Peter Franchot, come on down. You had the worst week in Annapolis.
The Comptroller, who spends a lot of time at press conferences and photo ops around the state, may need to stay in his office for a while. That’s the conclusion that many will reach after reading a recent report by the Office of Legislative Audits.
According to the report, the Comptroller’s Office misclassified 14,000 tax returns resulting in $8.7 million being sent to the wrong towns in Montgomery County. The auditors also raised questions about the handling of out-of-state claims, the security of information held by the office and the sending of replacement checks.
Although Franchot immediately called his office the best in the country, the problem areas cited are at the very heart of the job of the state’s tax collector. Showing a combative style in his response, Franchot blamed the problems on predecessors despite the fact that he has been in office since 2007. Which makes his assurance that the issues are being immediately corrected seem of dubious credibility.
To put this in perspective, auditors always find problems. Some are relatively minor and can be resolved by tweaking procedures. Others are significant and may require major adjustments in processes. Responses from agencies often include promises to “do better” or even to say that the problems have already been resolved. Most audits get no public attention.
However, Franchot, as a matter of choice and political strategy, has made himself one of the highest profile office holders in the state. He craves press attention and has a staff that is quite skilled at getting him the spotlight.
One of his methods of getting coverage is to pick public fights with other officials. Recent targets include the President of the Senate, Mike Miller, and Baltimore County Executive Kevin Kamenetz. During his previous terms, he was frequently critical of Governor Martin O’Malley. Franchot has also used his seat on the Board of Public Works to go after public employees who have had to accept his grandstanding without comment.
In addition, the Comptroller has increasingly tied his political fortunes to the state’s Republican Governor, Larry Hogan. While Franchot has cast that relationship as an example of bipartisanship and commitment to fiscal restraint, many others see it as a calculated abandonment of whatever principles he once supported and a betrayal of the Democratic Party that got him into office in the first place.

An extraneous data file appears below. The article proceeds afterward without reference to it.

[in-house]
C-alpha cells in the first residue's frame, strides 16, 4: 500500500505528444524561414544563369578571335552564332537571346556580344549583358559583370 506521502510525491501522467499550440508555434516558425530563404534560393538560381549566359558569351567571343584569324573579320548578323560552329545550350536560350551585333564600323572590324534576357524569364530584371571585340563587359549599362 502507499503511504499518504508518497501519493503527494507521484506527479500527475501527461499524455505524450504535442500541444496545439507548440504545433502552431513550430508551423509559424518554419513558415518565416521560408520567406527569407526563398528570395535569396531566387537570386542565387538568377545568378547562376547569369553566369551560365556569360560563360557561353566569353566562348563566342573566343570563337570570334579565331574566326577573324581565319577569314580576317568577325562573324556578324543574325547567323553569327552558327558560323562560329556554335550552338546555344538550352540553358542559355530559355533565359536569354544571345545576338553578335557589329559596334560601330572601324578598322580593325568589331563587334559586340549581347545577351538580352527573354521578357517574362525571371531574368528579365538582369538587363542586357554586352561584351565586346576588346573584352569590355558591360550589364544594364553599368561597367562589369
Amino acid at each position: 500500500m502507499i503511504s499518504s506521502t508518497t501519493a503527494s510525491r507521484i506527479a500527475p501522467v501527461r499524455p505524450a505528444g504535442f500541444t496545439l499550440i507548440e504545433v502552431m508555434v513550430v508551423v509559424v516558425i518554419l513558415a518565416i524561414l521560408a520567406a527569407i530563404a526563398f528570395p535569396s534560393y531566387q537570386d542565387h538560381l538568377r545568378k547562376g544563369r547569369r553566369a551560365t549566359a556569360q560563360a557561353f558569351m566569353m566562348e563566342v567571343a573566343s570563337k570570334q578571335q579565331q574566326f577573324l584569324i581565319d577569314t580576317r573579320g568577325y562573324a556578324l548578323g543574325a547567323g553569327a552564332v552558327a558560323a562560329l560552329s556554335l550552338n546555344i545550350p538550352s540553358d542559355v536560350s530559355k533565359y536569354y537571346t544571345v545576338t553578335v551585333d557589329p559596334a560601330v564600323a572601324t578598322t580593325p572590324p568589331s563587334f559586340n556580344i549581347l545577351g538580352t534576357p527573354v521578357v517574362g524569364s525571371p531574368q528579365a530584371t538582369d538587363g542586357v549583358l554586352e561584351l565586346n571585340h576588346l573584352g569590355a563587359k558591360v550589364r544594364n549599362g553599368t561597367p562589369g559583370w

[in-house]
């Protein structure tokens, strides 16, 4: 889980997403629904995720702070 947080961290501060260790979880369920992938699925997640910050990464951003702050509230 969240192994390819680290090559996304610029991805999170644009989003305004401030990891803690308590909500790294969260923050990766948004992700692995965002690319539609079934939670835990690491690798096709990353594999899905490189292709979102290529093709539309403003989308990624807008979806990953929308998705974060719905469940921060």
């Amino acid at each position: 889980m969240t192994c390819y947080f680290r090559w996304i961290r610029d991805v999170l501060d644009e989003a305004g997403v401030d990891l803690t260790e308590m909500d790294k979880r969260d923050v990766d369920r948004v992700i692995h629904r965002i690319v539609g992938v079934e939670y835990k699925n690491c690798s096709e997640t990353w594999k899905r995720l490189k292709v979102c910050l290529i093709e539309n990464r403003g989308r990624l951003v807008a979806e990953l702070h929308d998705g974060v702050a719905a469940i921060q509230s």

For all these reasons, Franchot can expect neither support nor sympathy from other Democrats with respect to the audit findings. By devoting as much time as he does to extracurricular activities–those that have nothing to do with the job of Comptroller–Franchot has set himself up for the charge that he has not been minding the store.
Another story this past week featured the Comptroller being the bearer of bad news about the state’s anticipated revenues. Franchot is the chair of the Board of Revenue Estimates which is charged with determining how much money that state will take in from various sources. The accuracy of those estimates is an essential component of the State’s budget process.
Franchot announced that Maryland would be collecting about $800 million less than had been anticipated in the last round of estimates. That’s the largest shortfall since the 2010 recession and suggests one of two problems. The first is that the Board of Revenue Estimates had a faulty set of assumptions built into their prior effort. Revenue estimates are far from an exact science, but being reasonably accurate is essential to realistic budgeting.
The other explanation, which is the one the Comptroller emphasized, is that the state’s economy is much weaker than state leaders had been describing even recently. Franchot used the words “stagnant” and “volatile” to characterize the economy. That new reality undercuts his dear friend, Governor Hogan, who has claimed that his administration has revived the economy by making Maryland “open for business” and by cutting back on burdensome regulations.
State Budget Secretary David Brinkley argued that Maryland actually has a spending rather than revenue problem, a bit of transparent nonsense in light of the significantly weak performance of the economy. Brinkley’s assertion is an effort to support Hogan’s argument that the General Assembly should reduce the amount of funding mandated by law.
Let’s be clear that the largest category that fits that description is state aid for education. Hogan has frequently bragged that he has put the most money into education of any governor, but neglected to mention that he was required by law to do that. What is clear from his comments and those of Brinkley is that Hogan would actually like to reduce education funding in Maryland.
I want to close the circle on Franchot’s bad week. In focusing his public efforts on criticizing Baltimore City and County officials for not moving as fast as he would like in getting air conditioners in all schools and in his devotion to a post-Labor Day start to the school year, Franchot has been missing in action on the question of school funding. During O’Malley’s tenure, he made comments similar to Brinkley’s about the budget problems involving spending rather than revenues.
Whether any of the news from last week hurts Franchot’s chances for reelection is beside the point. As much as he loves attention, the news in which he was front and center last week showed a politician more interested in headlines than substance. His knee-jerk support for everything Hogan does leaves him drifting far from the important policy issues facing the state.
For all these reasons, Peter Franchot had the worst week in Annapolis.